For a distinct style for men

The classical dance technique has to clearly be different and distinguishable for men from that of women.

Male dancers should concentrate on power, tension, athleticism and such attributes rather than imitate feminine mannerisms, opines KARTHIK VENKATESHAN

For all the ostentatious machismo exhibited by Indian men in domestic, public and screen life, it is pathetic, dismal and ironical that the male classical dancers do not exhibit dignity, restraint, originality or refinement in their performances. Instead, they imitate the soft and feminine techniques of their opposite sex counterparts in both nritta and abhinaya. Furthermore, the imitation is extended to make-up,ornamental accessories and costumes. It is time to putan end to this crass buffoonery by the male dancers and make a change, don`t you think?

The fact that the classical male dancers for all their bravado are a laughing stock is not surprising as they have not been able to find a respectable place in the performing dance community unlike women who have been able to find their security, dignity, niche and identity.

I have been a student, fan and patron of Indian classical dances in general and Bharathanatyam in particular for the past 19 years. I have been trained by the well-known and indefatigable Guru Vasundhara Doraswamy of Mysore in the distinctive Pandanallur style of dance.

The mere mention of Pandanallur evokes the great Guru and nattuvanar tradition of clear-cut, crisp, aesthetic, technically correct, elastic and energetic movements, rhythmic patterns, firm poses, ingenious choreography and subtle expressions. If performed properly, by that I mean the proper araimandi, proper footwork, correct angles and position of limbs, straight back shoulders and spine and correct execution of mudras and adavus, the tautness and elasticity of every movement of the performer can be relayed to the audience. In other words, the audience can experience and be a part of the geometrical neatness and beauty.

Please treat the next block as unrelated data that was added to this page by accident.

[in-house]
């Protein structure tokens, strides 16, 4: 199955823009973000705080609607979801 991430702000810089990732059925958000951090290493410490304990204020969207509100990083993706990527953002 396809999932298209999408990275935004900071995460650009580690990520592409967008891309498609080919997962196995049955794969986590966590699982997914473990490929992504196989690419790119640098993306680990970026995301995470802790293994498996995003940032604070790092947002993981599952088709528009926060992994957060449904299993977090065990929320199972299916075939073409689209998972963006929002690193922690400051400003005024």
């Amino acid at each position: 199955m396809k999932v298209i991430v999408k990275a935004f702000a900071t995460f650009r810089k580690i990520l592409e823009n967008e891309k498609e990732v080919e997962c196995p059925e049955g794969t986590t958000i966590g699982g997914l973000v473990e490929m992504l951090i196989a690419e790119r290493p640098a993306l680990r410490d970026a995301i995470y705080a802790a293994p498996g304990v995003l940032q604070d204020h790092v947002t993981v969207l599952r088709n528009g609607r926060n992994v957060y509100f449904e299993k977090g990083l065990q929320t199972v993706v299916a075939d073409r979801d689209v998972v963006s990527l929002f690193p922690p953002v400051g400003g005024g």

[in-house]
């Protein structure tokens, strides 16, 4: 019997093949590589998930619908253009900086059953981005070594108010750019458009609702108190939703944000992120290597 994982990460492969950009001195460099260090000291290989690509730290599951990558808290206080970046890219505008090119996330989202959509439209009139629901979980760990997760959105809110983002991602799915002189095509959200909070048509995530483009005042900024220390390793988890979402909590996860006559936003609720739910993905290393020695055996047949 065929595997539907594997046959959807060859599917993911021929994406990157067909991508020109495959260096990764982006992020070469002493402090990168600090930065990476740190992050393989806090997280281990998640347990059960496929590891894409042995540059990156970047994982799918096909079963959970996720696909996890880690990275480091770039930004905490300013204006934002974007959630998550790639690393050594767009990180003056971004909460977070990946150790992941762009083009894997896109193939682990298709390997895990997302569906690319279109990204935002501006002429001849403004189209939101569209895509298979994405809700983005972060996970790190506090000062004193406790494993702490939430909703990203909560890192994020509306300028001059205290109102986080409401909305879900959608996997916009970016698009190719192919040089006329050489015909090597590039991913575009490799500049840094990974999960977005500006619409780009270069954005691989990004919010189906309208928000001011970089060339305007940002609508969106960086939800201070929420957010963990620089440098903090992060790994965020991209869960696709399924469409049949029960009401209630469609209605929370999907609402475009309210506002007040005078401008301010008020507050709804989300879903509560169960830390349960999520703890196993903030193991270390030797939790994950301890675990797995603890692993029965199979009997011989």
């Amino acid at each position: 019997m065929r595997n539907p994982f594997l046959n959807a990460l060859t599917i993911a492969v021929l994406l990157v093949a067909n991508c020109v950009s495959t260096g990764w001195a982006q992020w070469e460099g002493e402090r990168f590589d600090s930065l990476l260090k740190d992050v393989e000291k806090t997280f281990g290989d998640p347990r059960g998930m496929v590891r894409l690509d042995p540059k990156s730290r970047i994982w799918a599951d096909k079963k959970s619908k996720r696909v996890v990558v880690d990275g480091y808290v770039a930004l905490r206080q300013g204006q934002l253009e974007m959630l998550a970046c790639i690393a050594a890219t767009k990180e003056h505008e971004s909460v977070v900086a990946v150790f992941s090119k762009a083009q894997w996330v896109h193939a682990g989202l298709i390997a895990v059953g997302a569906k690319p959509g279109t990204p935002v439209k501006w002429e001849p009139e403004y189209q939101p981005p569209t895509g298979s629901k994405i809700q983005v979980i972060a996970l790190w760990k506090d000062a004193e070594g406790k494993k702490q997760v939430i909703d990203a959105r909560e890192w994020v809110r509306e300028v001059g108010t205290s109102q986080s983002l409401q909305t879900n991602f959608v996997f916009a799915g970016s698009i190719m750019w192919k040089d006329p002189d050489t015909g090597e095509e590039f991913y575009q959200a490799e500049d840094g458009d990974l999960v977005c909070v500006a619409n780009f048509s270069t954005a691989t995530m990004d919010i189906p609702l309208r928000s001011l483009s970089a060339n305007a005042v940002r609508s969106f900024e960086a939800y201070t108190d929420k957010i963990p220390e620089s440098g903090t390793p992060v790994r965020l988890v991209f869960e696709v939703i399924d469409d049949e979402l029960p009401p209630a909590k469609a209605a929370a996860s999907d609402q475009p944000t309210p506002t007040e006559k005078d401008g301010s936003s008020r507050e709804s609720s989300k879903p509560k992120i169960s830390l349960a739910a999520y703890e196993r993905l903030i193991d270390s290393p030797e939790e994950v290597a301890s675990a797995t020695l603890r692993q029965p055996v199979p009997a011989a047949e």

From the time, the nattuvanar tradition has been passed on to innumerable dancers, the technique has been diluted and this has hurt the male dancers more than the female dancers. Women have been able to camouflage their technical deficiencies and inadequacies with glamour, beauty, provocative

poses and costumes. But that has not been the case of men; they seem to be more vulnerable and exposed to the deteriorating standards.

One of the main reasons, male classical dancing has not kindled sufficient audience or student interest is because of the supposedly effeminate form and appearance of a male dancer`s performance. This being far from the truth, classical dance has to tap and reach out to the men folk as a very physical, athletic and a dynamic activity akin to playing a beautiful game of basketball or football. The dance technique has to clearly be different and distinguishable for men from that of women`s technique. Men and women differ in physical attributes and body mannerisms in day-to-day activities and life. If that is the case why is it that the male dancer has to imitate female mannerisms and technique.